Meaning of tad in English:


Pronunciation /tad/

Translate tad into Spanish


informal a tad
  • To a small extent; somewhat.

    • ‘Mark looked a tad embarrassed’
    • ‘In a second half that was not much prettier but laced with a tad more passion, they bided their time.’
    • ‘I dropped hints to Ed, but I feel rather selfish in doing so because it's a tad pricey for our budget.’
    • ‘We are a tad worried by our fellow inhabitants, however, if we're regarded as the cleverest on earth.’
    • ‘Perhaps I am being a tad simplistic here, obviously there's the issue of passive smoking.’
    • ‘Also, while not wishing to criticise in the slightest, I do feel the place needs livening up just a tad.’
    • ‘Sounds like a pretty good concept on paper, even if it does sound a tad familiar, right?’
    • ‘However, a minority let their admiration and devotion to the great saint go a tad too far.’
    • ‘She did complain that the salsa was a tad watery, but the beef was superb.’
    • ‘Yet it would have been even more impressive if it had been installed a tad lower.’
    • ‘Some will argue that nearly eleven years into a peace process, it's a tad on the late side.’
    • ‘To be honest I didn't spend a whole lot of time reading the stuff on the page partly as the tone all seemed a tad annoying.’
    • ‘Because, let's face it, miserable people can be just a tad irritating themselves.’
    • ‘I may mention that my sister tends to overreact a tad and may at times behave like a drama queen.’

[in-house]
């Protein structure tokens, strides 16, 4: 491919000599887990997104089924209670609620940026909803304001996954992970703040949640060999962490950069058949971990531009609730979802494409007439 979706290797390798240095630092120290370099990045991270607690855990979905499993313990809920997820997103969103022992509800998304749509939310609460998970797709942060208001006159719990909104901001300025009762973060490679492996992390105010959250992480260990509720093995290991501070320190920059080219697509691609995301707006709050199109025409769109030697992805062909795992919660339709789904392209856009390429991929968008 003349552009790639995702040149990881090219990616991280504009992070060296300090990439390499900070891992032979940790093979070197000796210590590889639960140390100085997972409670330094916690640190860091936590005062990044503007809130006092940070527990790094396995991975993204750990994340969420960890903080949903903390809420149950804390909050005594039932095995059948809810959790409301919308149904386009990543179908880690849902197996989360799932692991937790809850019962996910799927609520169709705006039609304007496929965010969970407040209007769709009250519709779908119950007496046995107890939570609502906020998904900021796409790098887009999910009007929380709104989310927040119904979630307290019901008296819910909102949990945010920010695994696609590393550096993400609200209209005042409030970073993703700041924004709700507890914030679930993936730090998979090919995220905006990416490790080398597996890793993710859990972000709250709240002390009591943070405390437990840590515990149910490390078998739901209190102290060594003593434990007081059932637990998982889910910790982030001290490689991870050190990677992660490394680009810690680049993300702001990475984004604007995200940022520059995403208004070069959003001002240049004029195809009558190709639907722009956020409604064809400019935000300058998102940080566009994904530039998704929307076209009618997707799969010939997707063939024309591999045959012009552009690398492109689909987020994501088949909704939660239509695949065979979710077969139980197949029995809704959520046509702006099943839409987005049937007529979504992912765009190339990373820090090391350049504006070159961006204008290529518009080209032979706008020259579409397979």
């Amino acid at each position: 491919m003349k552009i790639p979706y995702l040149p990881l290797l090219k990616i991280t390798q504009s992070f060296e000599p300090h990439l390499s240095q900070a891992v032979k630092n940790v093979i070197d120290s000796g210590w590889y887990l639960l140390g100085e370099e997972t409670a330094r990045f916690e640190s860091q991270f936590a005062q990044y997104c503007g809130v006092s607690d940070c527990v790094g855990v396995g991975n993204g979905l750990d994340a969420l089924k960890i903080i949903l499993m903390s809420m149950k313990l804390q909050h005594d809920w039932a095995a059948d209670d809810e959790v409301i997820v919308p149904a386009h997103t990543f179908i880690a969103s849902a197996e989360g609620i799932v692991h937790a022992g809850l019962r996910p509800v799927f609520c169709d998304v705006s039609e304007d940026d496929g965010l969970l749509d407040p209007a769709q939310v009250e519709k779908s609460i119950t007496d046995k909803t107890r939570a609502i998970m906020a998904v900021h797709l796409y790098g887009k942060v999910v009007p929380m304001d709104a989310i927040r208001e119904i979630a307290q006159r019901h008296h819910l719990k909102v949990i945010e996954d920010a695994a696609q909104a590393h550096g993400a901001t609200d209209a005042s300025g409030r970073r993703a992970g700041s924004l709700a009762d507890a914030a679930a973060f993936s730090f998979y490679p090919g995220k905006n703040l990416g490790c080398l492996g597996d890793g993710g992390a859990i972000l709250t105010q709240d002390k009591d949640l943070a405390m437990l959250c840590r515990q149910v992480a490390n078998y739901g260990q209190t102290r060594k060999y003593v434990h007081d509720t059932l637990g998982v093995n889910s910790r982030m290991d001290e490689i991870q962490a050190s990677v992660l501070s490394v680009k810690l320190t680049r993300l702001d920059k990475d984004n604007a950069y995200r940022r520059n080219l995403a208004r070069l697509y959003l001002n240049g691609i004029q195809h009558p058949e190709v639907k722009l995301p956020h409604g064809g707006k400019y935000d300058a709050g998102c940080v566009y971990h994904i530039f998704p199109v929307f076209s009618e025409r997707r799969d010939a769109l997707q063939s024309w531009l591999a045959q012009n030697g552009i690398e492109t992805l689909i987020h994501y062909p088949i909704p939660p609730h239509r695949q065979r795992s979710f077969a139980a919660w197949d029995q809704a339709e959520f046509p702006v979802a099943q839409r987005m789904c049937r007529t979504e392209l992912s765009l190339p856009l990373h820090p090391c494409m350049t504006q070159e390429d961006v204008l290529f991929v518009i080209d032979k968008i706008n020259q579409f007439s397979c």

• ‘If these sound like the words of one who is a tad star-struck, don't be deceived.’
    • ‘I got a tad splashed which could've been embarrassing as I was wearing white trousers!’
    • ‘He is looking well although his dedication to not missing any films is a tad scary.’
    • ‘She was standing by a trunk we had in the living room, looking a tad distressed.’
    • ‘It was kind of incredible but the general consensus was that it was a tad long.’
    • ‘In my eyes a slight shift in the script would make the ending of the show seem a tad less grim.’
    • ‘If you were exceptionally fussy you might say that the article is just a tad short on hard numbers.’
    rather, quite, fairly, moderately, somewhat, a little, slightly, a shade


informal in singular
  • A small amount of something.

    • ‘crumpets sweetened with a tad of honey’
    • ‘A tad more pressure, the paper blots, and the picture goes awry.’
    • ‘A tad more emotional wallowing might be desired by some, but I don't find it lacking in depth or enjoyment.’
    • ‘A tad more luck in front of goal and it could have been a different outcome.’
    • ‘I leaned over Justin and rolled down the window the tiniest tad.’
    • ‘Growth of 3% is perhaps a tad more realistic.’
    • ‘A tad too much and it can control the whole drink.’
    • ‘With tad of green eyeliner bringing out my brown eyes and clear gloss smudged on my full lips, I was ready to go.’
    • ‘A tad more modesty, and less time spent on delivering spin to the English media, might have produced a different result.’
    • ‘I for my part kept my distance, partly out of a still remaining tad of guilt and partly out of an odd feeling that after all that had gone before I wasn't sure quite what to say to her on her departure.’
    small portion, small piece, piece, portion, segment, section, part


Late 19th century (denoting a small child): origin uncertain, perhaps from tadpole. The current usage dates from the 1940s.